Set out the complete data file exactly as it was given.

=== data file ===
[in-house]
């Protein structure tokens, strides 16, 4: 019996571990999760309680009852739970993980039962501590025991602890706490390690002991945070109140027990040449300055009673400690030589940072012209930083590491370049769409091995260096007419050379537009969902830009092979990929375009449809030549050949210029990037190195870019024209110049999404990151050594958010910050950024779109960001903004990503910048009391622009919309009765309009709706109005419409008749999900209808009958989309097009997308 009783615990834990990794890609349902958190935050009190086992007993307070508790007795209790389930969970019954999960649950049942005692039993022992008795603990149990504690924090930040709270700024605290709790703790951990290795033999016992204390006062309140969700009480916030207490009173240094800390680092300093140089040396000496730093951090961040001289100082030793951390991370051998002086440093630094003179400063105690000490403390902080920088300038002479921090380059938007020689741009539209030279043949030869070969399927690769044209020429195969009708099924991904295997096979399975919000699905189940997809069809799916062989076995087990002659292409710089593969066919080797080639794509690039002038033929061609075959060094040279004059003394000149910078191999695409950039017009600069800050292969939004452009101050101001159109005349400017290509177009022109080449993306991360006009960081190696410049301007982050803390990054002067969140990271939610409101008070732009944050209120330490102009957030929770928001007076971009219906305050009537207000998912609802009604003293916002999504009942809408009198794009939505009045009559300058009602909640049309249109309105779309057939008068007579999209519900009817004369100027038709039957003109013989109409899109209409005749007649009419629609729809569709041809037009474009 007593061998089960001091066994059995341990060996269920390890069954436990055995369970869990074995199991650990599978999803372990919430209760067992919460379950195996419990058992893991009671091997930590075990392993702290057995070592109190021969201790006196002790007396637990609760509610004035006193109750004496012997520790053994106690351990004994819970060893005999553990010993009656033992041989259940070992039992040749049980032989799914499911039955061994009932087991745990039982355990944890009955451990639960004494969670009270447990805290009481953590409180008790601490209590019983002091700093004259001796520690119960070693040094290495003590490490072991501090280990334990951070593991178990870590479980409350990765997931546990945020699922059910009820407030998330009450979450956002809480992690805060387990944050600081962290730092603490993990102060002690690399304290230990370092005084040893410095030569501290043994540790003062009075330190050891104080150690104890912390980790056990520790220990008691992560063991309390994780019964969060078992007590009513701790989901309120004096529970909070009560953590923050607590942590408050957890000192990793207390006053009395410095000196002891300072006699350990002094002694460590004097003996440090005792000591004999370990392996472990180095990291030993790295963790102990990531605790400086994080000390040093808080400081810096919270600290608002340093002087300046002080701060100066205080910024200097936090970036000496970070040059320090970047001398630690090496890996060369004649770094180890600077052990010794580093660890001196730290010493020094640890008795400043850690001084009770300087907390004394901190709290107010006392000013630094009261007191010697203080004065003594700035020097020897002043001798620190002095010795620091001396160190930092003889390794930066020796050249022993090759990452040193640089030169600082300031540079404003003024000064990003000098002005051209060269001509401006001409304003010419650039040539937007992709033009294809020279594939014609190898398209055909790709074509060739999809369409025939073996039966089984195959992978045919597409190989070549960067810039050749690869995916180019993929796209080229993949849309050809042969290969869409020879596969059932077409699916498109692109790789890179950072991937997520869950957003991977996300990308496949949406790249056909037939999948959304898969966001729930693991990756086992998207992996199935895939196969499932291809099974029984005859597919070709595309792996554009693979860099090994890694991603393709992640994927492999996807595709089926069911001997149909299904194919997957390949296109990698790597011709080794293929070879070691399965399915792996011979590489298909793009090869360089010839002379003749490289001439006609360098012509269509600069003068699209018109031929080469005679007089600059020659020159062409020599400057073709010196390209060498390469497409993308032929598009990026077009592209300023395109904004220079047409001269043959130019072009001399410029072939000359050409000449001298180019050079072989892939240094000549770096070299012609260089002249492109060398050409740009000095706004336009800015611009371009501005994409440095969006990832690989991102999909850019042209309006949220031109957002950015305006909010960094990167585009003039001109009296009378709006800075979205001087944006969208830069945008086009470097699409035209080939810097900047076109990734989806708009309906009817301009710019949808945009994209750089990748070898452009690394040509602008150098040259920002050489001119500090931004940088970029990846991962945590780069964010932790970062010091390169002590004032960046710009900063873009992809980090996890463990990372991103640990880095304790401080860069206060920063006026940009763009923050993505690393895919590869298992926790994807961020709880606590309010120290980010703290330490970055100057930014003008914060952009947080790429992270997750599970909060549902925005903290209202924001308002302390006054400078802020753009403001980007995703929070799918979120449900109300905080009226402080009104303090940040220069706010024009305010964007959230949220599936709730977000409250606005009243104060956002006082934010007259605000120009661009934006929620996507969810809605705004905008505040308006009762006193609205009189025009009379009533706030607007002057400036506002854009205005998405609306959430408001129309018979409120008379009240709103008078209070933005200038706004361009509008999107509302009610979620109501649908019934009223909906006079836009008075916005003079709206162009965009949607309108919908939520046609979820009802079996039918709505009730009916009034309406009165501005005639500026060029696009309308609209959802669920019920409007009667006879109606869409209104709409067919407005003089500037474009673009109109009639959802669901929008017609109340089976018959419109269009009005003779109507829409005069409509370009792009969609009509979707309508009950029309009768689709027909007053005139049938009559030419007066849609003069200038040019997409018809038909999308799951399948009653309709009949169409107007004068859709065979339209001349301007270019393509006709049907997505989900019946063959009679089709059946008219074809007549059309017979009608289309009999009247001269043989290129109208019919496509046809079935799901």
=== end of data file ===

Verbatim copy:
[in-house]
């Protein structure tokens, strides 16, 4: 019996571990999760309680009852739970993980039962501590025991602890706490390690002991945070109140027990040449300055009673400690030589940072012209930083590491370049769409091995260096007419050379537009969902830009092979990929375009449809030549050949210029990037190195870019024209110049999404990151050594958010910050950024779109960001903004990503910048009391622009919309009765309009709706109005419409008749999900209808009958989309097009997308 009783615990834990990794890609349902958190935050009190086992007993307070508790007795209790389930969970019954999960649950049942005692039993022992008795603990149990504690924090930040709270700024605290709790703790951990290795033999016992204390006062309140969700009480916030207490009173240094800390680092300093140089040396000496730093951090961040001289100082030793951390991370051998002086440093630094003179400063105690000490403390902080920088300038002479921090380059938007020689741009539209030279043949030869070969399927690769044209020429195969009708099924991904295997096979399975919000699905189940997809069809799916062989076995087990002659292409710089593969066919080797080639794509690039002038033929061609075959060094040279004059003394000149910078191999695409950039017009600069800050292969939004452009101050101001159109005349400017290509177009022109080449993306991360006009960081190696410049301007982050803390990054002067969140990271939610409101008070732009944050209120330490102009957030929770928001007076971009219906305050009537207000998912609802009604003293916002999504009942809408009198794009939505009045009559300058009602909640049309249109309105779309057939008068007579999209519900009817004369100027038709039957003109013989109409899109209409005749007649009419629609729809569709041809037009474009 007593061998089960001091066994059995341990060996269920390890069954436990055995369970869990074995199991650990599978999803372990919430209760067992919460379950195996419990058992893991009671091997930590075990392993702290057995070592109190021969201790006196002790007396637990609760509610004035006193109750004496012997520790053994106690351990004994819970060893005999553990010993009656033992041989259940070992039992040749049980032989799914499911039955061994009932087991745990039982355990944890009955451990639960004494969670009270447990805290009481953590409180008790601490209590019983002091700093004259001796520690119960070693040094290495003590490490072991501090280990334990951070593991178990870590479980409350990765997931546990945020699922059910009820407030998330009450979450956002809480992690805060387990944050600081962290730092603490993990102060002690690399304290230990370092005084040893410095030569501290043994540790003062009075330190050891104080150690104890912390980790056990520790220990008691992560063991309390994780019964969060078992007590009513701790989901309120004096529970909070009560953590923050607590942590408050957890000192990793207390006053009395410095000196002891300072006699350990002094002694460590004097003996440090005792000591004999370990392996472990180095990291030993790295963790102990990531605790400086994080000390040093808080400081810096919270600290608002340093002087300046002080701060100066205080910024200097936090970036000496970070040059320090970047001398630690090496890996060369004649770094180890600077052990010794580093660890001196730290010493020094640890008795400043850690001084009770300087907390004394901190709290107010006392000013630094009261007191010697203080004065003594700035020097020897002043001798620190002095010795620091001396160190930092003889390794930066020796050249022993090759990452040193640089030169600082300031540079404003003024000064990003000098002005051209060269001509401006001409304003010419650039040539937007992709033009294809020279594939014609190898398209055909790709074509060739999809369409025939073996039966089984195959992978045919597409190989070549960067810039050749690869995916180019993929796209080229993949849309050809042969290969869409020879596969059932077409699916498109692109790789890179950072991937997520869950957003991977996300990308496949949406790249056909037939999948959304898969966001729930693991990756086992998207992996199935895939196969499932291809099974029984005859597919070709595309792996554009693979860099090994890694991603393709992640994927492999996807595709089926069911001997149909299904194919997957390949296109990698790597011709080794293929070879070691399965399915792996011979590489298909793009090869360089010839002379003749490289001439006609360098012509269509600069003068699209018109031929080469005679007089600059020659020159062409020599400057073709010196390209060498390469497409993308032929598009990026077009592209300023395109904004220079047409001269043959130019072009001399410029072939000359050409000449001298180019050079072989892939240094000549770096070299012609260089002249492109060398050409740009000095706004336009800015611009371009501005994409440095969006990832690989991102999909850019042209309006949220031109957002950015305006909010960094990167585009003039001109009296009378709006800075979205001087944006969208830069945008086009470097699409035209080939810097900047076109990734989806708009309906009817301009710019949808945009994209750089990748070898452009690394040509602008150098040259920002050489001119500090931004940088970029990846991962945590780069964010932790970062010091390169002590004032960046710009900063873009992809980090996890463990990372991103640990880095304790401080860069206060920063006026940009763009923050993505690393895919590869298992926790994807961020709880606590309010120290980010703290330490970055100057930014003008914060952009947080790429992270997750599970909060549902925005903290209202924001308002302390006054400078802020753009403001980007995703929070799918979120449900109300905080009226402080009104303090940040220069706010024009305010964007959230949220599936709730977000409250606005009243104060956002006082934010007259605000120009661009934006929620996507969810809605705004905008505040308006009762006193609205009189025009009379009533706030607007002057400036506002854009205005998405609306959430408001129309018979409120008379009240709103008078209070933005200038706004361009509008999107509302009610979620109501649908019934009223909906006079836009008075916005003079709206162009965009949607309108919908939520046609979820009802079996039918709505009730009916009034309406009165501005005639500026060029696009309308609209959802669920019920409007009667006879109606869409209104709409067919407005003089500037474009673009109109009639959802669901929008017609109340089976018959419109269009009005003779109507829409005069409509370009792009969609009509979707309508009950029309009768689709027909007053005139049938009559030419007066849609003069200038040019997409018809038909999308799951399948009653309709009949169409107007004068859709065979339209001349301007270019393509006709049907997505989900019946063959009679089709059946008219074809007549059309017979009608289309009999009247001269043989290129109208019919496509046809079935799901």